French automaker aims to revive business in world's biggest market


BEIJING -- Renault is looking to revive business in China by forming a joint venture with Geely Holding Group for hybrid vehicles.

The two companies have signed a framework agreement to set up the JV, which will build and sell Renault-branded gasoline-electric hybrid cars in China using Geely's technologies, supply chains and manufacturing facilities.

Renault will focus on sales and marketing.

As part of the partnership, announced Monday, the two automakers also agreed to explore a joint localization of Geely's Lynk & CO hybrid vehicles in South Korea, where Renault has been manufacturing and selling cars for more than two decades.

The venture would focus on China and South Korea initially but would likely be expanded to cover fast-growing Asian markets.

Geely and Renault are also looking at developing full-electric cars for the venture, one source familiar with the matter said.

The new venture is modeled on an EV-focused venture Geely set up in 2019 with Daimler, which plans to manufacture in China and sell Smart-brand EVs based on Geely technology using Daimler's global sales network.

The Geely-Renault venture, however, would be completely separate from Geely's venture with Daimler.

For Geely, China's biggest local automaker by sales, the newest new JV would strengthen its strategy to use partnerships with other automakers to share technologies, supply chains and manufacturing, which reduces development costs of EV and other future mobility technology.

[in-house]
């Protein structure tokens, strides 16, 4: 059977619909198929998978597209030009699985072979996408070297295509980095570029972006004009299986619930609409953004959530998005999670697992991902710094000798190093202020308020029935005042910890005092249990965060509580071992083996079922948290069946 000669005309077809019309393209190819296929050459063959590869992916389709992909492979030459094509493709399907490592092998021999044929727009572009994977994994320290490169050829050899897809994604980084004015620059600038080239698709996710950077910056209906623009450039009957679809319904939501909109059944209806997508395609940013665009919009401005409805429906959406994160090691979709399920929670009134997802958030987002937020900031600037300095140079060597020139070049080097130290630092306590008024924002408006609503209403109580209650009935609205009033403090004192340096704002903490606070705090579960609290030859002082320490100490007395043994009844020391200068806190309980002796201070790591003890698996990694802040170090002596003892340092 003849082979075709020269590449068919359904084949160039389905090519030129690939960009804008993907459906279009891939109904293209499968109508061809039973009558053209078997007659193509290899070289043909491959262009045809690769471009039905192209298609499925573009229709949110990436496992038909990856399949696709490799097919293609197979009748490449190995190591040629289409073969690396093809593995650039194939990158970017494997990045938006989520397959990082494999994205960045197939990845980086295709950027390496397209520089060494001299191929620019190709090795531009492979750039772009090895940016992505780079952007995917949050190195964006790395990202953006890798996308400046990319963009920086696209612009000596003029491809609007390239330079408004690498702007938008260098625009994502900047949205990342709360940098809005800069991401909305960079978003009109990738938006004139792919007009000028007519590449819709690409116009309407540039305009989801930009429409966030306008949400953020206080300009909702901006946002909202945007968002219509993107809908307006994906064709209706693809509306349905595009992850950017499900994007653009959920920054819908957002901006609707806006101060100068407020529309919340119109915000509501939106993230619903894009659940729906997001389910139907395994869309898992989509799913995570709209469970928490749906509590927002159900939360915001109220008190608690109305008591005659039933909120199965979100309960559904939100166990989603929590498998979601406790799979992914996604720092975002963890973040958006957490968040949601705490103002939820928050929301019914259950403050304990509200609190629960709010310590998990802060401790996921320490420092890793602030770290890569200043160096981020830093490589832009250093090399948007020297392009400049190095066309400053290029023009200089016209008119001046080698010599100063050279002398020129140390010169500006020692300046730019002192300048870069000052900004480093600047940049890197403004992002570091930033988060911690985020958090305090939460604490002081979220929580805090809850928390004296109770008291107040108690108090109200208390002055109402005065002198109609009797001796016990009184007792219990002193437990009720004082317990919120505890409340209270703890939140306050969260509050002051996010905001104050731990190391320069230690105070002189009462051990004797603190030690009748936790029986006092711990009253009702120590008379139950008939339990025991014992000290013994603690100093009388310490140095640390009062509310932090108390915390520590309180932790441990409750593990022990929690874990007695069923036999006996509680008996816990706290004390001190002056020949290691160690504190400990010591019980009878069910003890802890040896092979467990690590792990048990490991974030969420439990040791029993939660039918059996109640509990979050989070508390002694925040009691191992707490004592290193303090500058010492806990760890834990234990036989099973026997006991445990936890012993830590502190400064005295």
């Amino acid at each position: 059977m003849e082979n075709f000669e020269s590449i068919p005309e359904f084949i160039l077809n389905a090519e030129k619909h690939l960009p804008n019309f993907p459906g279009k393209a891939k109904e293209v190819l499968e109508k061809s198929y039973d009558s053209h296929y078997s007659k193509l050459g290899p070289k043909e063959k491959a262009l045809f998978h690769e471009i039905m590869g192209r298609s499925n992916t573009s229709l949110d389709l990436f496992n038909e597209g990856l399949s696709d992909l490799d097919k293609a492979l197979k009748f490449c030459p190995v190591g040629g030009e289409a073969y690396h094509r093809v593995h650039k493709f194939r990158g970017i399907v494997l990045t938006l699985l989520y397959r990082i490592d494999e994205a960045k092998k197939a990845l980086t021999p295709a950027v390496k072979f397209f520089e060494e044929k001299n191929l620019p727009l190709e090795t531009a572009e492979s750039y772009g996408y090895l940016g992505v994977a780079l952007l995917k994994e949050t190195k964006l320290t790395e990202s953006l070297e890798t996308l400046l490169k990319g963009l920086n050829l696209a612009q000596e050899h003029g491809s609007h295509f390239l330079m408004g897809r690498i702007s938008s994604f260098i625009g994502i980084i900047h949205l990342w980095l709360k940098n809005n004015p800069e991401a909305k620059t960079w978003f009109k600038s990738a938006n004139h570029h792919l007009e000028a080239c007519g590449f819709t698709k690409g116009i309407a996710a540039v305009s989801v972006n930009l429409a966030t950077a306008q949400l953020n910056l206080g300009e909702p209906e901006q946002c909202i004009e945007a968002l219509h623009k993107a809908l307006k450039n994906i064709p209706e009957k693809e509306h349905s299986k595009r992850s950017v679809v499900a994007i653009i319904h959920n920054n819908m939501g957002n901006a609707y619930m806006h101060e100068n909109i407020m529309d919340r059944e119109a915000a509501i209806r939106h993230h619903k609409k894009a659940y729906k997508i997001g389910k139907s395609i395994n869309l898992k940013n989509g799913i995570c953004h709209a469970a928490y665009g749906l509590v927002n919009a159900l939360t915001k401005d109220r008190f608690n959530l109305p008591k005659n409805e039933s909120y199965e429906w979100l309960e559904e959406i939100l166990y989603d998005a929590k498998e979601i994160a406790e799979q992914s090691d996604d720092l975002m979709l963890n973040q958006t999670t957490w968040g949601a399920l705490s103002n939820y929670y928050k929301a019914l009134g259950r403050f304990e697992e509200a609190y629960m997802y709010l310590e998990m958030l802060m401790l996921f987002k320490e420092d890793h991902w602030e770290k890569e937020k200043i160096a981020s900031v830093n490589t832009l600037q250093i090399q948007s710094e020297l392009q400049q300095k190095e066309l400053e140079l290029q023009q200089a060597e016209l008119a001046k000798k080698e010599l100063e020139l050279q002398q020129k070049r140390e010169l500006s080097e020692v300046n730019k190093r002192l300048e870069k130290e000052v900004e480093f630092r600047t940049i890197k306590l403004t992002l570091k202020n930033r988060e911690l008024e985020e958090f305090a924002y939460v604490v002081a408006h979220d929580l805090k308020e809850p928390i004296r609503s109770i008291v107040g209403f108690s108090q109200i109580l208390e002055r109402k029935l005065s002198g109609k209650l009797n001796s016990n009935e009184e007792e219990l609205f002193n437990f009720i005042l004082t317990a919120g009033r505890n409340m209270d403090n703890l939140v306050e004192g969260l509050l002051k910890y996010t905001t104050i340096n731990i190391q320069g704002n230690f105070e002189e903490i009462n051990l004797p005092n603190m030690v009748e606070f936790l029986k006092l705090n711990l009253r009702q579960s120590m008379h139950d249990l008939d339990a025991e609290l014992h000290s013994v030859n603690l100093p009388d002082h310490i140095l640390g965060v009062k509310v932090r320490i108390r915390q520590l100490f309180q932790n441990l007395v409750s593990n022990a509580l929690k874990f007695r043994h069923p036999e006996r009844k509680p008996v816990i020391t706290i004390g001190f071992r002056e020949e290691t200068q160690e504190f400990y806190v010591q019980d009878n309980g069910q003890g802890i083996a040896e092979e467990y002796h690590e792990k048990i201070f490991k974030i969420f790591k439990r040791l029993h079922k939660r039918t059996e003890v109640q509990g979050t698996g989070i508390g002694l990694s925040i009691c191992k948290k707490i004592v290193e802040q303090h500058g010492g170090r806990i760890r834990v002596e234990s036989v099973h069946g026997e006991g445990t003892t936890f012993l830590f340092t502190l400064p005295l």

For Renault, the partnership would help the French automaker rebuild its presence in China after it ended a JV with Dongfeng Motor Group in 2020.

The proposed Renault-Geely JV could be controlled by Geely, a sources said, in contrast to Geely's Smart JV with Daimler, in which both companies have an equal share.

Renault and Geely will build the cars "in Geely's existing factories" with an aim to eventually export the vehicles, according to sources.

Renault and its global alliance partner, Nissan, had the same Chinese partner, Dongfeng, before the Renault-Dongfeng JV was dissolved in April 2020. At the time Renault said it would focus on light commercial vehicles and electric cars in China.

It was not immediately clear how Renault's new partnership with Geely would impact the Renault-Nissan alliance.

Renault and Nissan have long designed, produced and marketed cars jointly that share platforms and other vehicle components to reduce manufacturing and other costs.

Two Nissan management leaders told Reuters they were unaware Renault was in negotiations with Geely. They said Nissan could possibly benefit if it tapped into Geely's supply chains, but it was too early to assess the impact.

Automakers are keen to use gasoline-electric hybrid vehicles, which have better fuel efficiency than all-gasoline counterparts, to meet increasingly tougher auto regulations around the world.

Renault sold about 101,000 cars and commercial vehicles in the Asia-Pacific region in the first half, just 7 percent of its global deliveries. Its sales were flat in the region while the market expanded 27 percent.

Bloomberg contributed to this report (Reuters)

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